That’s why you need to get into high passing and knowing when to do it and how to do it.

So low mid cut is a wonder, because you get tons of low mid. Low mids are in pretty much everything. I mean, even a mandolin has a little bit of low mid in it, believe it or not. There’s a buildup of low mid. So when you get multiple amounts of instruments — room mics in this instance, bass guitars, electric guitars, be very conscious of that sort of 250 to 300, 400 area gets really, really crowded, and you’ll find a lot of guys on their mix buss will pull out, like, a 300 or so. Or they’ll boost some 60 and boost some mid-range and above, effectively doing the same thing.

So low mids, try to cut them as much as you can. Not necessarily drastically on everything, but be very aware that they will build up very quickly.

Okay, EQing your reverb. This is a good one. So I’ve got a kick reverb going, so let’s take our two kick elements and listen to them.

[kick drums]

And you hear there’s some verb. So what am I doing? I’m actually — see what I’m doing? I’m high passing going into the kick drum. I could also actually, frankly, low pass it around about here.

Now, this is an old Abbey Road trick. They use an EQ curve a little bit like this high and low passing filters going into their reverbs, their room verbs, their actual real ones, and the reason for that is the same thing. If I get a kick drum and it’s pushing out a lot of 40 to 60Hz, and I pump it out, there’s going to be a huge buildup in the low end reverberating, so EQ going into reverb is really, really…

[kick drums]

Take it off…

[kicks with no reverb EQ]

See, that’s terrible! Listen, the kick drum is going blah, blah, blah. Another reason for good high passing. Horrible build up. Still got the ambience, but you don’t have that low end bumping.

One more time.

[kicks]

Take off the EQ. Just a horrible low rumble. I throw a bass guitar in there, and it’s just going to be like, an undefined munch of low end rumble, so you need to high pass. There I’m quite drastic. There I’ve gone up to 230Hz high passing on the reverb.

[kicks, with and without EQ]

High pass. No high pass. Absolute mess.

So be very careful. High passing is really, really important. Use it properly, know when to use it. And low passing as well, because I don’t need that super, super high on the kick drums. That’s just going to get in the way of the cymbals, the high end of the vocal, snare drum, all this kind of stuff.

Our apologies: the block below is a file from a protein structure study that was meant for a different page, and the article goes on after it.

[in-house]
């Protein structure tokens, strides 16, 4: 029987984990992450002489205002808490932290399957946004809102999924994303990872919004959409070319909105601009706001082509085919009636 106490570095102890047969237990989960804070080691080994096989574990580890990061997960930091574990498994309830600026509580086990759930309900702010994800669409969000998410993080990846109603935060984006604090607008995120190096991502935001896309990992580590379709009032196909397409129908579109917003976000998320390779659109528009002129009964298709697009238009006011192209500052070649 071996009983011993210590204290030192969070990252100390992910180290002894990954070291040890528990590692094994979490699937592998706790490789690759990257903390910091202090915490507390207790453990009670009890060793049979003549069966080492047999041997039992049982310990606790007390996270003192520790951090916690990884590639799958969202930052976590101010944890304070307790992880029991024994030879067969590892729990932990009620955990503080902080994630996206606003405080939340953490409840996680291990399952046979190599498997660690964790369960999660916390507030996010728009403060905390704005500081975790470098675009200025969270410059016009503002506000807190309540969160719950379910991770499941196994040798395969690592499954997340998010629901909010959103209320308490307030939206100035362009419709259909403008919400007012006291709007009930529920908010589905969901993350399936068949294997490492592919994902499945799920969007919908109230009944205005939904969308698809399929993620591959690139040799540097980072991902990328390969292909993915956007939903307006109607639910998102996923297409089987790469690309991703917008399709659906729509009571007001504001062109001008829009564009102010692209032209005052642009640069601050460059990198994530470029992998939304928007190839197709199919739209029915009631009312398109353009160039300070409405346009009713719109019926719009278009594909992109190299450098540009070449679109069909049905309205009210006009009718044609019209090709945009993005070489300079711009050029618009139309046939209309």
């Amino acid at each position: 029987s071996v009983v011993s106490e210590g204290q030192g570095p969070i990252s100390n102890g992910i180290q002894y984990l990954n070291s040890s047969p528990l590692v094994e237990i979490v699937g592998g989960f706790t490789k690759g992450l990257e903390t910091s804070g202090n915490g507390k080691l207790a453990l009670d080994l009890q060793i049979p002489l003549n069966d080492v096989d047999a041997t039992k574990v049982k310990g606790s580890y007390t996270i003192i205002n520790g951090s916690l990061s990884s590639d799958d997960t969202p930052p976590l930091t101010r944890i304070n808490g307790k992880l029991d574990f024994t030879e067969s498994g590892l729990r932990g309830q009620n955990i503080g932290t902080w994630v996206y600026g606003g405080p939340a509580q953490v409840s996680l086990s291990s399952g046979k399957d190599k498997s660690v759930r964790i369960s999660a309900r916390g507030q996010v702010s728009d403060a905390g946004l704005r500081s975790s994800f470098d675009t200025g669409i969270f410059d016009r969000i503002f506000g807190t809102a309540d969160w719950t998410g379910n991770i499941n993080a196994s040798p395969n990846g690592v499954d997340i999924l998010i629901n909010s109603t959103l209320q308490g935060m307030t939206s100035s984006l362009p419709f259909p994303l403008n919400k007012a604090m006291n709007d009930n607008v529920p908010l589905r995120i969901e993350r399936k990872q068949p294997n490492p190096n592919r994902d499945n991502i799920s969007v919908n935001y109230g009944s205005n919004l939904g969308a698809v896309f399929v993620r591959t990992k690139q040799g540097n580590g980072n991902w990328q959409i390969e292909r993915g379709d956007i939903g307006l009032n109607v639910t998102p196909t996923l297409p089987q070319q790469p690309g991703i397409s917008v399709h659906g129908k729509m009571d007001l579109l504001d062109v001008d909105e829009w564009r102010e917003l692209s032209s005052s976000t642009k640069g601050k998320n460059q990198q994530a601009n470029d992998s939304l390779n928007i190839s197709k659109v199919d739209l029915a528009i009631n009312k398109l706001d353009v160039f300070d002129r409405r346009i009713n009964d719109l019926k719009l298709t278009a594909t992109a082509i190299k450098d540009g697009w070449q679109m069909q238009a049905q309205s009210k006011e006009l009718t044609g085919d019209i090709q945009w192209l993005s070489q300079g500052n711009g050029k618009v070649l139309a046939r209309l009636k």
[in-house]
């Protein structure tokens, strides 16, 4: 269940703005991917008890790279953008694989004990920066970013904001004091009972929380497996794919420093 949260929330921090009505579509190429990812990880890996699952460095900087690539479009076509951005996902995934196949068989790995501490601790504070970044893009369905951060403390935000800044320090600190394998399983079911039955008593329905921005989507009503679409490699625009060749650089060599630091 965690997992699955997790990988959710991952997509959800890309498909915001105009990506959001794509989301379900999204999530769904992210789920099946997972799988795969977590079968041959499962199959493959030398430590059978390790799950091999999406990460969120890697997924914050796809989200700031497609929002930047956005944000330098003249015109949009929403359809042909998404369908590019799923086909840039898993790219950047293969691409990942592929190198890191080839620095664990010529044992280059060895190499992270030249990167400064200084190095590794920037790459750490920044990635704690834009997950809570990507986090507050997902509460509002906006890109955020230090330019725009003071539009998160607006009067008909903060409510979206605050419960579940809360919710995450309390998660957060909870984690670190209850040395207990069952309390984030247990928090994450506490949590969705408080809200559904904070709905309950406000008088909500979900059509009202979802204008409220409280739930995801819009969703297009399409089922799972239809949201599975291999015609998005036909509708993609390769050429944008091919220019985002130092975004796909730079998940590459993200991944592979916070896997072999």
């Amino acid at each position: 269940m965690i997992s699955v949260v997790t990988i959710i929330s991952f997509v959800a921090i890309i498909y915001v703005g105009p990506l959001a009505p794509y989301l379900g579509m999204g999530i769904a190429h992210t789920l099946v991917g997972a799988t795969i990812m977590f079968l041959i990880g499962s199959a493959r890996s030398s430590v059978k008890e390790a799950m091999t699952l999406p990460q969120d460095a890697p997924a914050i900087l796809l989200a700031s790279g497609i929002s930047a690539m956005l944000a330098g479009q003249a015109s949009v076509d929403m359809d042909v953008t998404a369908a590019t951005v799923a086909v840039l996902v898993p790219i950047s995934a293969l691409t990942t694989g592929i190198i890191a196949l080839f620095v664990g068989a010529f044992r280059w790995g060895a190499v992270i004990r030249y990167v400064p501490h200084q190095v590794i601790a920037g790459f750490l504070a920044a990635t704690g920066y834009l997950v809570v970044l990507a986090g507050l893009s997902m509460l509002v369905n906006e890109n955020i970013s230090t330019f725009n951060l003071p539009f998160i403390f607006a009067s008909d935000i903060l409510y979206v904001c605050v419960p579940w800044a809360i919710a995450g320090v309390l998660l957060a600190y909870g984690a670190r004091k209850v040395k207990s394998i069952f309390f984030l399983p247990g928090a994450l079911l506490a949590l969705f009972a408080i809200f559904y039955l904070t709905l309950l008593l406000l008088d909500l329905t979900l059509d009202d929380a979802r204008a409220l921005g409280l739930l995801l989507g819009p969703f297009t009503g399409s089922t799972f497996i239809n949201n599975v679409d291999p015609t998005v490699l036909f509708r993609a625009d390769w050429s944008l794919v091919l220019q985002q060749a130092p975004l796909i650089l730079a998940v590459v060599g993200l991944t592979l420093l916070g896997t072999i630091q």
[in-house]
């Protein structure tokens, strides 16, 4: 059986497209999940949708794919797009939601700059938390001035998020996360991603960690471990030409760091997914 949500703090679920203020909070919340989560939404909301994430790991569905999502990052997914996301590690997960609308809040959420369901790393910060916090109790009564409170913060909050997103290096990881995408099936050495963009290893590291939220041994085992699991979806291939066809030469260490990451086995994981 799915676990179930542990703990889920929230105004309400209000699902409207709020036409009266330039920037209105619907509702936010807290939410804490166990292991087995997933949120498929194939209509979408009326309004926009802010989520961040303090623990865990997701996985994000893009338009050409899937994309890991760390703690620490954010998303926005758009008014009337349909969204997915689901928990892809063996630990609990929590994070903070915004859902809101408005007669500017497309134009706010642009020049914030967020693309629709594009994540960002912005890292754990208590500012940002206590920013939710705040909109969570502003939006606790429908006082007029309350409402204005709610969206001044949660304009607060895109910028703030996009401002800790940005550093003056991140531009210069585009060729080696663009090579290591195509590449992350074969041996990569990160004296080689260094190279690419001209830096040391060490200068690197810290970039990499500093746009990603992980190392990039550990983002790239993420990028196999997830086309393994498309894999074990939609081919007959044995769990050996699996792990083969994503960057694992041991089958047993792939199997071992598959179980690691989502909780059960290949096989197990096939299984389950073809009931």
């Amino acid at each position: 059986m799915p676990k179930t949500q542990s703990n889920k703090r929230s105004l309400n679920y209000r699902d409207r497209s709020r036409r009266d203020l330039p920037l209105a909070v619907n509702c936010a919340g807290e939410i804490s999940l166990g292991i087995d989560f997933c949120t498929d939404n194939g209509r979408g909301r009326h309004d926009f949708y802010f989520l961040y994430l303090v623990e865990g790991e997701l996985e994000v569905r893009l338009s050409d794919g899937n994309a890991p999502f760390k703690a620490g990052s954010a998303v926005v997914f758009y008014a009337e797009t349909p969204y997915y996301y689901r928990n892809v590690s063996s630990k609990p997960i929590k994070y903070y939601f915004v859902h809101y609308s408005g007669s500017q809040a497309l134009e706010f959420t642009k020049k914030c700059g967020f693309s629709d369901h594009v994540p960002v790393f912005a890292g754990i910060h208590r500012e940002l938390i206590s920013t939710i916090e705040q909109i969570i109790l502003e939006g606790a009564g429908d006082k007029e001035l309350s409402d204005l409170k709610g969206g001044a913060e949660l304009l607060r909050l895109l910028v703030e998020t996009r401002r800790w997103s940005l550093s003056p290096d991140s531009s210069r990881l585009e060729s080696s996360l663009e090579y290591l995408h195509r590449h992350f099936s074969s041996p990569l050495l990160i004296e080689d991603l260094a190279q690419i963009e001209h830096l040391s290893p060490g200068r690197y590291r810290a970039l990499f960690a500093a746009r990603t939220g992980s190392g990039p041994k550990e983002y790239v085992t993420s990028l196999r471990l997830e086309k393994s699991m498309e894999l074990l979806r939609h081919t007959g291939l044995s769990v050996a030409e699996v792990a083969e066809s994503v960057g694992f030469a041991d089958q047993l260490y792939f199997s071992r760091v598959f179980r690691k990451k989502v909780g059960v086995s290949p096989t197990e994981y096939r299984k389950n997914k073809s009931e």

We can do a similar thing, let’s try it quickly while we’re here on our reverb.

[snare]

So you know what, I’m going to do something similar. I’m going to — I’m just going to go to about 100, maybe a little bit higher to get it out of the way of the…

[snare]

Out of the bass guitar. Let’s go a little further into the song.

[snare]

Take it off. That’s not as big of a deal. It’s more precautionary. That’s why sometimes high passing can be precautionary, because there’s stuff that’s like small amount of rumble that are going to get in your way, and it’s not even in the fundamental signal of the snare drum, but there might be a little bit of a buildup of it.

So you put that over, you know, 40 tracks, then you’re going to get a bit of a mess in there. So high passing is also very useful, even when it isn’t perceptible on an individual instrument. Remember, on about 40 instruments, if you’ve got a lot of low end build up, it really can get in the way.

Great, so that was 5 very quick tips. I think one of the main things to learn is like, high and low passing can work in all kinds of situations. They work for bass guitars, kick drums, reverbs, de-essing, combined with high EQ boost is fantastic, not just on vocals which is obvious, but also on guitars. So it’s a really, really useful technique. You’re going to brighten everything, but then go into control when it gets too excessive.

So I hope you enjoy that. Have a marvelous time recording and mixing. Please, as ever, subscribe, hit the notifications bell to be notified, leave a bunch of comments and questions below. Let me know how you EQ stuff. What are the basic things that you do that really will help your mix?

Have a marvelous time recording and mixing!

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Warren Huart

Warren Huart

Warren Huart is an English record producer/musician/composer and recording engineer based in Los Angeles, California. Learn more at producelikeapro.com.